Skip to main content

All manner of good news

It really was a good week overall (for purposes of journal-keeping, my week starts on Saturday).

Got 3 postcards from Wally today. Apparently all but one of mine got through to him. I figured out that the people in the mailroom must be "trusties." Some are sticklers for rules (or maybe they just get bored and like to play head games with inmates' families) and others will be happy to let it slide. Whatever the reason, he and I are back on track with communications.

There may be a way to send him $ without paying exorbitant fees. He's been getting postcards from many other people as well, so he doesn't feel too isolated.

My paycheck will be bigger next year. In addition to Wally not being on my health insurance as long as he's being taken care of  by the fine taxpayers in the state where he's incarcerated, I came up with good numbers on that silly, intrusive screening they make us take. Carl smokes, so I got a demerit for that, but BMI, blood pressure and cholesterol were all within "acceptable limits" so I get a slight "deduction reduction." This would seem to be a good time to increase my 401K contribution by one or two percentage points.

The news for my friend Matt isn't great, but it's better. He's just a year older than me, but has chronic, life-threatening conditions that have landed him once again in the hospital, beginning with a stay in ICU. He's brilliant, analytical and compassionate -- what an irony that such a superior mind has to be housed in such an inferior and unreliable body.

The holidays are coming and for the first time in, oh I dunno, five years? Ten? I don't feel like hiding under the bed until January arrives.

Finally:  A website called http://howsecureismypassword.net/ has given me reassurance that my intermittent bouts of creative password-construction are on the right track:


For my password based on a Barry Manilow song,
It would take a desktop PC
About 412 years
to hack my password

For the one based on a country song I like from the 1970s,
It would take a desktop PC
About 6 thousand years 
The one I currently use at work, based on an old commercial jingle,
It would take a desktop PC
About 231 years
to hack

The one I use for my bank:
It would take a desktop PC
About 6 thousand years
to hack 

The one I use for PayPal
It would take a desktop PC
About 231 years
to hack 



and finally:
My Facebook password...
It would take a desktop PC
About 5 nonillion years
to hack your password


So you see where my priorities are! Actually, Facebook kept nagging me to make mine more secure so I went for the gold...

Comments

Good job keeping your facebook updates secure! My suspicious mind of course immediately wondered what that site was doing with the password information they were collecting.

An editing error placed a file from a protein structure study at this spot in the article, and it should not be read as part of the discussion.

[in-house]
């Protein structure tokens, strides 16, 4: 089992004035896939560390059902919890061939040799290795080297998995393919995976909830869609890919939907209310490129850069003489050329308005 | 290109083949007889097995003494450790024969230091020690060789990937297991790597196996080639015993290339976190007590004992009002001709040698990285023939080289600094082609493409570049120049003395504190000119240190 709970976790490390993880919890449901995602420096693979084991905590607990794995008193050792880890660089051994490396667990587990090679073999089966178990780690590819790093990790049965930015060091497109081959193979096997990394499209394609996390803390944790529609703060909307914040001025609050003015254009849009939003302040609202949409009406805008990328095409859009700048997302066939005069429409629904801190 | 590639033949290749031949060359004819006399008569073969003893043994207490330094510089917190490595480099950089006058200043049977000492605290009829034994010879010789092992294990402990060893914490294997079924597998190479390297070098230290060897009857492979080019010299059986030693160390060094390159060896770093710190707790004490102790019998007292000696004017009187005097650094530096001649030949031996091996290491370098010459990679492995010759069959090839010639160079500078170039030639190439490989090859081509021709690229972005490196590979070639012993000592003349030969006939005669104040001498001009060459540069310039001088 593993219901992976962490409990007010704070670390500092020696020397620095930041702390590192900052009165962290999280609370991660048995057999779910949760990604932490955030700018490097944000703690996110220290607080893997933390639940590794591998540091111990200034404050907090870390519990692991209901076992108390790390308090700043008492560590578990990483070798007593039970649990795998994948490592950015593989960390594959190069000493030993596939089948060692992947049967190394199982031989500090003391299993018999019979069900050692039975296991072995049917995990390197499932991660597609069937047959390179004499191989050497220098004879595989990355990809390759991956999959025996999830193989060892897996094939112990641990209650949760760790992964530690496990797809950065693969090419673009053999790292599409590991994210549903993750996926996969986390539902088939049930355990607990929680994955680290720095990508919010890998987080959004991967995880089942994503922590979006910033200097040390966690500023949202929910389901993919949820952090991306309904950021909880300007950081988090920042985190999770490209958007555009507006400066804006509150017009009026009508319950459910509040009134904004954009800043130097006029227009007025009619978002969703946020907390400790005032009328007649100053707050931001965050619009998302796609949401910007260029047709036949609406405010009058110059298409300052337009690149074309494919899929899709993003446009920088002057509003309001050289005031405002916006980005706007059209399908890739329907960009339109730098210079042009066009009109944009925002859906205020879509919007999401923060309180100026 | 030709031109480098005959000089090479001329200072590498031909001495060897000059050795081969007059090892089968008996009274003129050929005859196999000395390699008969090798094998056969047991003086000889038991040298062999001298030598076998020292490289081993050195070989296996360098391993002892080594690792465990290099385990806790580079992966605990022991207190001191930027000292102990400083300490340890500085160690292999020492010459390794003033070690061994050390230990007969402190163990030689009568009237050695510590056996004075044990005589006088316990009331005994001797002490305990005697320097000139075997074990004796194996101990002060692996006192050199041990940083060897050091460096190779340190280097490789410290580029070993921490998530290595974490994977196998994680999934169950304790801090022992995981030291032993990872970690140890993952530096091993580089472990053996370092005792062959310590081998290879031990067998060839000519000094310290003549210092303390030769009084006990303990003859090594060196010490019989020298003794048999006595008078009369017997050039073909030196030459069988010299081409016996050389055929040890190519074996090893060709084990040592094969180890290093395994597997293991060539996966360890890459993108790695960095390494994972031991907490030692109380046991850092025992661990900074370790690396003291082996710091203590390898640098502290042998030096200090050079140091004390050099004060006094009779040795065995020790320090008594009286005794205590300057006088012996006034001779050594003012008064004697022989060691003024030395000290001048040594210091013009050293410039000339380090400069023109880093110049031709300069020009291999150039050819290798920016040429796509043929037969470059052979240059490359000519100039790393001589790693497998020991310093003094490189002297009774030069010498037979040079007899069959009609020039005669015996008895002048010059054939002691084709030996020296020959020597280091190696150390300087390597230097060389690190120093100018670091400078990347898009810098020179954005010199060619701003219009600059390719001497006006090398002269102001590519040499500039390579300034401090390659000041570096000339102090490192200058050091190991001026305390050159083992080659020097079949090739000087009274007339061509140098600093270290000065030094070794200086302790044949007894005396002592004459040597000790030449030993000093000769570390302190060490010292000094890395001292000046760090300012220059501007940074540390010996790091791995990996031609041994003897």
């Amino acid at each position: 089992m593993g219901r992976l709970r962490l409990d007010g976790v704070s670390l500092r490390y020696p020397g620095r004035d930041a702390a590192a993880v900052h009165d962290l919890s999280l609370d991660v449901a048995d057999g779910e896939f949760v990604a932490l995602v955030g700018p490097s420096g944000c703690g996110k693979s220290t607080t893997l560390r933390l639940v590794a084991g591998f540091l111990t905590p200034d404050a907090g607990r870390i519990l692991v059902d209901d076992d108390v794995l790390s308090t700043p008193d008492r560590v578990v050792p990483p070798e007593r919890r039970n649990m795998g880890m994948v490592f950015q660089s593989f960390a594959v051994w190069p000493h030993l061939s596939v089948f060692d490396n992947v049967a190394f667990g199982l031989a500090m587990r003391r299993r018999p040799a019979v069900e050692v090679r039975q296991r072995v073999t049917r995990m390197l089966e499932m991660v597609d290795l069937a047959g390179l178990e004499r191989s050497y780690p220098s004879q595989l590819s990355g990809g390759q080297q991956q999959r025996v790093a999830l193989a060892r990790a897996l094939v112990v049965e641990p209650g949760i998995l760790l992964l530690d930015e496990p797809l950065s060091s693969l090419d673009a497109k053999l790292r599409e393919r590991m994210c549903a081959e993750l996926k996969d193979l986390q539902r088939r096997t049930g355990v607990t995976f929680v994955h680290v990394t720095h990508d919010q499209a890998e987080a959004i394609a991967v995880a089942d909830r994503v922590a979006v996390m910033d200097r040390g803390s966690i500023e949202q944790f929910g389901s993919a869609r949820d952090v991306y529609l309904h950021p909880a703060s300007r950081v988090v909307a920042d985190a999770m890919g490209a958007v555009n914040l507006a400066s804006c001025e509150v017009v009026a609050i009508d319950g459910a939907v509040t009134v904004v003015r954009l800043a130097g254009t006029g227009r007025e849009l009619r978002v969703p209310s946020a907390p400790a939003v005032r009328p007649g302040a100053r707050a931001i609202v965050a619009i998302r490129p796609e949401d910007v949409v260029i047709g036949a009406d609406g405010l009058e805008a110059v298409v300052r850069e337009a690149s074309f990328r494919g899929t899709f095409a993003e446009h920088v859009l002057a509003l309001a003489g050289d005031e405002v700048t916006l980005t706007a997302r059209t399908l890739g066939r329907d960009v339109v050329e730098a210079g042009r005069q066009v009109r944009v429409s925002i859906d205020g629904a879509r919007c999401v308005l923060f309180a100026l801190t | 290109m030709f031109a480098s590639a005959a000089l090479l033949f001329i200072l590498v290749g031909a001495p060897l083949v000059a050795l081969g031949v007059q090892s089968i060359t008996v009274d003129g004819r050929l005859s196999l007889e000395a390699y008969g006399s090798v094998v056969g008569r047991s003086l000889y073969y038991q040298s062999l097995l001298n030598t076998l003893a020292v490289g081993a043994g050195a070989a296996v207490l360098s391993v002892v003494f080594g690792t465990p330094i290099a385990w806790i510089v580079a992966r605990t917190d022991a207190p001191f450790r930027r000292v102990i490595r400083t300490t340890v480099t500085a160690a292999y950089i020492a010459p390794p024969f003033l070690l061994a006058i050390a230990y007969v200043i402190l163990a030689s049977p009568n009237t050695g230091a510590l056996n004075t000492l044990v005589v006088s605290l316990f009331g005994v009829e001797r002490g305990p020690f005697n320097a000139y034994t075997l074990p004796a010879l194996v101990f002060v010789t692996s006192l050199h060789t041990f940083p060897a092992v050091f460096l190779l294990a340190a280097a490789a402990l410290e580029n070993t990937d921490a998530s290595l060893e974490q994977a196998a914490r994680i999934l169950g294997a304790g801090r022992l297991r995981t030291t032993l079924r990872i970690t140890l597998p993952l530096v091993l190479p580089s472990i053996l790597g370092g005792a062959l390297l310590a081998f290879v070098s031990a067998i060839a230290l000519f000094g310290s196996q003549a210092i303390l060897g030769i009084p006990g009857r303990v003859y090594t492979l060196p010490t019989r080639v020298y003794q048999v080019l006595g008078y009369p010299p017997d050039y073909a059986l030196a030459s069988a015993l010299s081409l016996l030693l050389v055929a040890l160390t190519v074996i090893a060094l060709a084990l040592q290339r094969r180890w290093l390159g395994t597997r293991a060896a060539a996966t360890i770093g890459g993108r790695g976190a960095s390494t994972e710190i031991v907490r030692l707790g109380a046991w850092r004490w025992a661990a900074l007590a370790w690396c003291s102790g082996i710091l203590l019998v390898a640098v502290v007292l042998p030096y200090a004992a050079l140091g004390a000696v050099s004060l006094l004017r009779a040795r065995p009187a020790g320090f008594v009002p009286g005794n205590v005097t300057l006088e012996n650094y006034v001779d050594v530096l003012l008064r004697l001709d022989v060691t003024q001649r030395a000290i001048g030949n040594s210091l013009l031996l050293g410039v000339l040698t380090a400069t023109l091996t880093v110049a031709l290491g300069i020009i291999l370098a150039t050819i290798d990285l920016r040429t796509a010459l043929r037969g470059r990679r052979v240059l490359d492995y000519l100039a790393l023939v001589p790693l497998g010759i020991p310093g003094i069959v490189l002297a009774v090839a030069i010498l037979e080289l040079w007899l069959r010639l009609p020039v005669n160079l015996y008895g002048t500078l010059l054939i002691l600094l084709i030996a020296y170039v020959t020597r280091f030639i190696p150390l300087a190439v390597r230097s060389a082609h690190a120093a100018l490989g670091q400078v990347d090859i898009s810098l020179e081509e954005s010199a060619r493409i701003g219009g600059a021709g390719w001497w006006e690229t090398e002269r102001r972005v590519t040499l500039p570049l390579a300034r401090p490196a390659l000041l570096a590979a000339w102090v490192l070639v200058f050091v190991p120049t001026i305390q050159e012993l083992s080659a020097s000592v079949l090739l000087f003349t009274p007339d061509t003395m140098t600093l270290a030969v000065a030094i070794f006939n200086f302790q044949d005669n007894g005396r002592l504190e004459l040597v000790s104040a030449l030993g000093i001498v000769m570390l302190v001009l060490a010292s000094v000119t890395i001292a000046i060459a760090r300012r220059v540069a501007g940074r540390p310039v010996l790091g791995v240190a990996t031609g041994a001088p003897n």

Vol-E said…
Yes, I wondered that, too. However, many of the passwords I tested were those I use only at work, and they don't have my work IP or email, so no (real) worries here!

Popular posts from this blog

Memoir - The Year of Kent State

by The Urban Blabbermouth
~
I wanted to write a fictional memoir and it got away from me. 

Original
I was born in the Year of Kent State. I didn't know. I was watching a cable channel specializing in historical programs, in this case, newsworthy events from the 1970s. The Ohio National Guard shot 13 unarmed students protesting the Vietnam War on the Kent State University campus. Four students died. By the time I was aware of a bigger world than my own, Kent State passed into history.

Im gonna git u Sukkah

by The Urban Blabbermouth [who may or may not be shown in the photo above... - v-E] ~ True story. I am walking to my car and I notice a couple of Jewish fellows, twenty somethings, with the bouquets of what looks like bamboo or palm. I know they are Jewish for they look Hasidic. They are wearing long black jackets, wide brim black fedora hats, and have curly sideburns. In truth, I classify all Jewish who dress like this as Hasidic although they may identify themselves differently. They are standing near the corner canvassing passersby.

Climbing to New Heights

by The Urban Blabbermouth
~
It started when I was ten.  I was riding shotgun with my father when a small plane crossed the highway in front of us.  The plane floated gently to its landing, like it had all the time in the world.  It was beautiful.  I knew then I wanted to be a pilot.  

I dreamed of soaring with the clouds and flying through them.  I could go anywhere the crow flies.  No stuck in traffic following a road as laid out by some anonymous engineer.  I could fly with the birds, although, I never thought myself a bird.  I loved the freedom.

But, I fear heights.  

It's not just any heights, it's low heights, the kind you get with stairs, balconies, bridges, and landing airplanes.  When I fly on airlines as a passenger, I look out the window at thirty thousand feet, no fear.  Somewhere between six feet, my height, and thirty thousand feet, airplane's height, lives my fear, a mysterious feeling that emerges from my stomach and rises up into my chest.  I can't…